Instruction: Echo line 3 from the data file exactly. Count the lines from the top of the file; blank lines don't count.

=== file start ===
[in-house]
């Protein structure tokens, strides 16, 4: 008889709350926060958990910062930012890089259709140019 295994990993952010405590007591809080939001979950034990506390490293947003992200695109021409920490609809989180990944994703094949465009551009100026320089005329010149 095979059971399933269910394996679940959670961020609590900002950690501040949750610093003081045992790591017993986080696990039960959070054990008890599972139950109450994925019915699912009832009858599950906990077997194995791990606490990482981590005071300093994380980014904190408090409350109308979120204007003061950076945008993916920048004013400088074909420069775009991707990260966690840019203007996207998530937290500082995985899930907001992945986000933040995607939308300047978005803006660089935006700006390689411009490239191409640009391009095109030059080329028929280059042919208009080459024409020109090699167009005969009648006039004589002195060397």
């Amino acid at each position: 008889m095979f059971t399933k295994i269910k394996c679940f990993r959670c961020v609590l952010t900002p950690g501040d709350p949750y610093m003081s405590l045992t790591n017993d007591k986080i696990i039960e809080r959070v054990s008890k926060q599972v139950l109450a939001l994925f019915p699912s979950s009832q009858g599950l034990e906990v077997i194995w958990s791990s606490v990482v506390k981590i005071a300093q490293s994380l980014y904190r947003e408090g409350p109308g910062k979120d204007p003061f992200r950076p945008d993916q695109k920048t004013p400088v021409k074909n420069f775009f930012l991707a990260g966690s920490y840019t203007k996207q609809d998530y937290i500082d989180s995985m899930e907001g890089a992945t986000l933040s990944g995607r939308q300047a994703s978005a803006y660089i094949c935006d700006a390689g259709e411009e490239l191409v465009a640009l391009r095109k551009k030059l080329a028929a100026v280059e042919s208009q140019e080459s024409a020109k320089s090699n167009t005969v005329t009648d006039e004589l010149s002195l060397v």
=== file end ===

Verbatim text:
């Amino acid at each position: 008889m095979f059971t399933k295994i269910k394996c679940f990993r959670c961020v609590l952010t900002p950690g501040d709350p949750y610093m003081s405590l045992t790591n017993d007591k986080i696990i039960e809080r959070v054990s008890k926060q599972v139950l109450a939001l994925f019915p699912s979950s009832q009858g599950l034990e906990v077997i194995w958990s791990s606490v990482v506390k981590i005071a300093q490293s994380l980014y904190r947003e408090g409350p109308g910062k979120d204007p003061f992200r950076p945008d993916q695109k920048t004013p400088v021409k074909n420069f775009f930012l991707a990260g966690s920490y840019t203007k996207q609809d998530y937290i500082d989180s995985m899930e907001g890089a992945t986000l933040s990944g995607r939308q300047a994703s978005a803006y660089i094949c935006d700006a390689g259709e411009e490239l191409v465009a640009l391009r095109k551009k030059l080329a028929a100026v280059e042919s208009q140019e080459s024409a020109k320089s090699n167009t005969v005329t009648d006039e004589l010149s002195l060397v």